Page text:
- JOB CREATION & INVESTMENT – EB-5 “Immigrant Investor” Bill on Its Way to White House; Fed Launches “QE3,” Other Steps to Jumpstart Weak Economic Recovery
- TERRORISM INSURANCE – Real Estate, Insurance Industry Stakeholders Testify on TRIA’s Critical Role in Making Terrorism Insurance Coverage Available, Urge that Program Not be Allowed to Expire in 2014
- PUBLIC & COMMERCIAL BUILDINGS POLICY – GSA Announces New Public Buildings Commissioner; EPA Delays Action on Lead-Paint Rules for Commercial, Public Buildings
EB-5 “Immigrant Investor” Bill on Its Way to White House; Fed Launches “QE3,” Other Steps to Jumpstart Weak Economic Recovery
The House last night voted overwhelmingly (412-3) to approve Roundtable-supported legislation authorizing a three-year extension of the U.S. Citizen and Immigration Service’s (USCIS) EB-5 “immigrant investor” program, which grants visas to foreigners who invest $1 million (or $500,000 in high unemployment areas) in a U.S. business that generates at least 10 jobs over two years. Similar legislation cleared the Senate just before the August congressional recess. The legislation is now cleared to go to the White House for President Obama’s expected signature.
Roundtable-supported legislation authorizing a three-year extension of the U.S. Citizen and Immigration Service’s (USCIS) EB-5 “immigrant investor” program passed the House this week.
The Roundtable has been a strong advocate for the program’s extension, as a growing number of real estate companies have tapped into EB-5 as a creative means to assemble funds for a variety of development projects.
As The New York Times reported Sept. 6, developers for Hilton Worldwide, Hyatt Hotels and Starwood Hotels & Resorts have all turned to EB-5 financing over the past 18 months. “It’s created liquidity in a relatively illiquid market,” said Marriott’s chief development officer, Anthony Capuano. Added Hilton’s Craig Mance (senior vice president for development for North America): “It’s a method of financing that’s current, available and very credible. It’s helping deals move forward.”
In Senate Energy Committee testimony this past June, Roundtable President and CEO Jeffrey DeBoer urged Congress to extend EB-5 beyond September 2012 as one of several actions that may help unleash financing for job-creating energy efficiency retrofits (and help address the equity gap complicating refinancing efforts in commercial real estate). “A signature element of The Roundtable’s agenda is to enable policies that bring more foreign investment capital into U.S. real estate,” said DeBoer, adding that “extending the EB-5 program is a major step in the right direction.”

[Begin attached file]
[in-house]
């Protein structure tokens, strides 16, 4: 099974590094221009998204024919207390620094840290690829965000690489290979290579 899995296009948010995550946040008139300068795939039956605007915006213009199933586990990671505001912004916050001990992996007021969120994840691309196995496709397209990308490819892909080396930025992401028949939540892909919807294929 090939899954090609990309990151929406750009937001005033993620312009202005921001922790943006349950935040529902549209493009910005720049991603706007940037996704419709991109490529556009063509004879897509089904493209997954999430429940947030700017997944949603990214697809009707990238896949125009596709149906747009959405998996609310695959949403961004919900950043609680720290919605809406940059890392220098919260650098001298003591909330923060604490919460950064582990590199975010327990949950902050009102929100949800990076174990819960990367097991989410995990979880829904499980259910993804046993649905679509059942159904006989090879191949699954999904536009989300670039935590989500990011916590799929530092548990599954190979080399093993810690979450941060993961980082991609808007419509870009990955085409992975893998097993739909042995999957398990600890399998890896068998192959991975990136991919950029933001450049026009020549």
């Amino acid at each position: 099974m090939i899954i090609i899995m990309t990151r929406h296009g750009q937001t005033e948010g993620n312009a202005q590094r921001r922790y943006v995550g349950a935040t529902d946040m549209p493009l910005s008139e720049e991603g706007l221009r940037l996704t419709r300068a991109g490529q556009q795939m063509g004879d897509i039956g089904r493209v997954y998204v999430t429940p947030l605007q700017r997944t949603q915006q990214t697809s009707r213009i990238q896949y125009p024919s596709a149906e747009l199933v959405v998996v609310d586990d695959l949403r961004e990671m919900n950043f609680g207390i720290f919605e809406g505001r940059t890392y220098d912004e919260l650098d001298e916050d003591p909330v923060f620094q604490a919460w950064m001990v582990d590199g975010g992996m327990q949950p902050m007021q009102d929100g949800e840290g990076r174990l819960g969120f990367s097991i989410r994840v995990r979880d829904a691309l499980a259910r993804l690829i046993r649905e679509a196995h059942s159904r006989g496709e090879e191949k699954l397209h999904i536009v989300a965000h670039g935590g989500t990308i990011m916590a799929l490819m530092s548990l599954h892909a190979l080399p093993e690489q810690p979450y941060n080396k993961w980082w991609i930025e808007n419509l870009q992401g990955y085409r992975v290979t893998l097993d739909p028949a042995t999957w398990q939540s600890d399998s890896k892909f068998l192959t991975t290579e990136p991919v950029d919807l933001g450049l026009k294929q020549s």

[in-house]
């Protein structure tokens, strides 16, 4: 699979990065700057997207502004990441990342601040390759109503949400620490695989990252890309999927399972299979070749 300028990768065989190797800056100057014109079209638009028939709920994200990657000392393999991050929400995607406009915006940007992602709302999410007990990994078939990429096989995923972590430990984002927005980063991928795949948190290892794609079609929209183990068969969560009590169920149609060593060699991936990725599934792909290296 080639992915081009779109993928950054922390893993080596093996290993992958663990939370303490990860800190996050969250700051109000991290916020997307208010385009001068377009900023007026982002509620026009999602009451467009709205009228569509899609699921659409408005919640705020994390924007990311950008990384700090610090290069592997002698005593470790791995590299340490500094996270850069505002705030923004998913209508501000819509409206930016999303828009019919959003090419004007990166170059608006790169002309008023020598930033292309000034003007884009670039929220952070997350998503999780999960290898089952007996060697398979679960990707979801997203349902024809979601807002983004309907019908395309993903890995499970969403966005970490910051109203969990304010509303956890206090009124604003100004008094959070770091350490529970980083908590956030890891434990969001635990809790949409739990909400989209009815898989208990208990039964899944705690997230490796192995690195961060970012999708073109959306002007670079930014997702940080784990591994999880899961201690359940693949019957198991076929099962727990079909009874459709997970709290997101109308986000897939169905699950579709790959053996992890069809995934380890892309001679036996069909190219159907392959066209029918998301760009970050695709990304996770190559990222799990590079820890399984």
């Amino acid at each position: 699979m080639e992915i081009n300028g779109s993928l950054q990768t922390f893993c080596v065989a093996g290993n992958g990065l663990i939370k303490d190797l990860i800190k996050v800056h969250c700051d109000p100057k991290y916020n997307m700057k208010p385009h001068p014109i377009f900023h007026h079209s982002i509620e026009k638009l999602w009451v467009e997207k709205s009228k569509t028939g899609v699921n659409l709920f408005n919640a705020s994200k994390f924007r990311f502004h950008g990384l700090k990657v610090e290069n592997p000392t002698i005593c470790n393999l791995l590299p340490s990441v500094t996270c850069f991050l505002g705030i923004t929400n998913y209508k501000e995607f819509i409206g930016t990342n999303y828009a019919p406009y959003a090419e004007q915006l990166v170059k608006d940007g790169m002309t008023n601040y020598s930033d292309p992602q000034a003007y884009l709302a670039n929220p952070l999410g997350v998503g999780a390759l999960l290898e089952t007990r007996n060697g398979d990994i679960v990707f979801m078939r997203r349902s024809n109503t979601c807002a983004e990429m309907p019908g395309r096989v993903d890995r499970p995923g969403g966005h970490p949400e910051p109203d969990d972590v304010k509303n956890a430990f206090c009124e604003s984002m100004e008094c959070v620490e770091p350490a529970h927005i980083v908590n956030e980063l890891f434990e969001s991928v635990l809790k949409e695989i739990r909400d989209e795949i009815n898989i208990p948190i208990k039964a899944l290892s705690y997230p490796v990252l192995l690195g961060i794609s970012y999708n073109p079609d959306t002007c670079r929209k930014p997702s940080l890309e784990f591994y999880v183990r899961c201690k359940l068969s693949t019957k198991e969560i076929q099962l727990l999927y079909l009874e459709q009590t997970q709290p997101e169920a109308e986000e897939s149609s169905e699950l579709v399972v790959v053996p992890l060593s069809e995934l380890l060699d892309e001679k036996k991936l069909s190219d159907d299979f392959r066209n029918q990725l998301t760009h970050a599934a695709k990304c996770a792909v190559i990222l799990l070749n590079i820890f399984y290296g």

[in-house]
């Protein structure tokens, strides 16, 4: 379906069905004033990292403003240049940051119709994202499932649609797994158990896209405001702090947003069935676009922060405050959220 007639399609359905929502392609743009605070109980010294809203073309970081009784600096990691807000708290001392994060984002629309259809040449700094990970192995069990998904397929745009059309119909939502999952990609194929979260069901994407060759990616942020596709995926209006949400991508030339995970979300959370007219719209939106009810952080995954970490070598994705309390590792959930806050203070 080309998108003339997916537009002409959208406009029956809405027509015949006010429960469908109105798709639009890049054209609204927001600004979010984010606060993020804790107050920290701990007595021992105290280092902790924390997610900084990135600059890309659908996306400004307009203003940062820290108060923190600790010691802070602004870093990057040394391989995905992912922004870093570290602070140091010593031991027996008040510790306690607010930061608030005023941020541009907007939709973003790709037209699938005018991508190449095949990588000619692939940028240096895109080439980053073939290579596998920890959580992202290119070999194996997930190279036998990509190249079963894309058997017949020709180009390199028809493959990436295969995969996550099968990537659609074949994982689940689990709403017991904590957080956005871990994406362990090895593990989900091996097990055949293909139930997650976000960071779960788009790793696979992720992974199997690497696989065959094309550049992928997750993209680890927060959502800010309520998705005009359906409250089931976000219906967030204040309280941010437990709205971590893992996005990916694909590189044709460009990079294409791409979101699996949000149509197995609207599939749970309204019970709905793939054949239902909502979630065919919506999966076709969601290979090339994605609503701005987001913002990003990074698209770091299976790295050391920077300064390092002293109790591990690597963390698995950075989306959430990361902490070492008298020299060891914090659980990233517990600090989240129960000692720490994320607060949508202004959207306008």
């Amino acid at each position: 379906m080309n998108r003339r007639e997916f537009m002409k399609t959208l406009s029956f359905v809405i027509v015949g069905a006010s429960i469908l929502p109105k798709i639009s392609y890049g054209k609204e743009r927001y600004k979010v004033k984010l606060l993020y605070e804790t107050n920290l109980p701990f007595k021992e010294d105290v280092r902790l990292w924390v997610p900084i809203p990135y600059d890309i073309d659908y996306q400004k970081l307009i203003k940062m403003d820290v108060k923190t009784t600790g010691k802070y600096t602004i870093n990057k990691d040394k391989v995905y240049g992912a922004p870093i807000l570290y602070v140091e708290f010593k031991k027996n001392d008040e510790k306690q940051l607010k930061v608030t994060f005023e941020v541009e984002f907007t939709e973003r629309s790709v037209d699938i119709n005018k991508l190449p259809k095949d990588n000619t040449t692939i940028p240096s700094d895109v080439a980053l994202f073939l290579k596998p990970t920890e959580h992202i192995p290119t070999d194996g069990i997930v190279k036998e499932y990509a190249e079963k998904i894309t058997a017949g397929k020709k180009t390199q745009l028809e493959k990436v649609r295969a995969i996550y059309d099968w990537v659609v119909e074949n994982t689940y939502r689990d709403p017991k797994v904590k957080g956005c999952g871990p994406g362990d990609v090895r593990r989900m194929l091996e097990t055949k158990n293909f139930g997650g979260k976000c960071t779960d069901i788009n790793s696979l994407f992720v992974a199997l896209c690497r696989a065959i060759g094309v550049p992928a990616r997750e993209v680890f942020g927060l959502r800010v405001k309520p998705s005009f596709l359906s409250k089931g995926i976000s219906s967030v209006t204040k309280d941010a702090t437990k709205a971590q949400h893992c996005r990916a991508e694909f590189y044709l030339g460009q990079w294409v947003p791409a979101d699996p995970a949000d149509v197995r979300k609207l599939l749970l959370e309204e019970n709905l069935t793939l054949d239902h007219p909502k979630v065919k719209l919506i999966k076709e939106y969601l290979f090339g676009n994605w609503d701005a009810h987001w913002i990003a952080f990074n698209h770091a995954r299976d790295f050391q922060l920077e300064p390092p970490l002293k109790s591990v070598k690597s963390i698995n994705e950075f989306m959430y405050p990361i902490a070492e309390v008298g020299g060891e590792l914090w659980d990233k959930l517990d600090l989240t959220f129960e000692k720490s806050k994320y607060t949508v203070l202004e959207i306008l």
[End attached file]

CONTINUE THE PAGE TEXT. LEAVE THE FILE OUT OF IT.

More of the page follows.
Senate Judiciary Committee Chairman Patrick Leahy (D-VT), is a key sponsor of the Senate EB-5 bill.
Senate Judiciary Committee Chairman Patrick Leahy (D-VT), a key sponsor of the Senate EB-5 bill, praised the program’s track record in a Senate floor statement last month, saying it has “brought tens of thousands of jobs and billions in capital investment to communities across the United States at no cost to the taxpayer. This program represents one small corner of our overall immigration system, yet it results in enormous benefits for so many communities … to help raise the capital [for] innovation and economic growth.”
The House vote on EB-5 was delayed this week by partisan debate over a “continuing resolution (“CR”) — stopgap funding legislation to keep the federal government open and operating (at current levels) through the elections and into next spring (through March 27). The key holdup has been debate over the looming, across-the-board budget cuts that take effect on Jan. 1. In response to a GOP bill that would exempt the defense budget from deep “sequestration” budget cuts, the White House issued a veto threat on Wednesday, saying it would not back down from the difficult political agreement reached by both parties as part of the July 2011 debt ceiling standoff.
The Senate is out today and returns next Wednesday, when it is expected to approve the House-passed CR. The chamber is not expected to take up the House GOP sequestration bill.
Fed Launches “QE3,” Other Steps to Jumpstart Economic Recovery
Meanwhile, in a bold move to shore up the wavering economic recovery, the Federal Reserve yesterday announced a third round of bond purchases, or “quantitative easing,” along with a pledge to keep short-term rates at “exceptionally low levels” until mid-2015, and to continue the Fed’s “Operation Twist” program (which involves shifting its holdings of Treasury bonds from shorter to longer-term maturities).
The Federal Reserve yesterday announced a third round of bond purchases, or “quantitative easing,” along with a pledge to keep short-term rates at “exceptionally low levels” until mid-2015.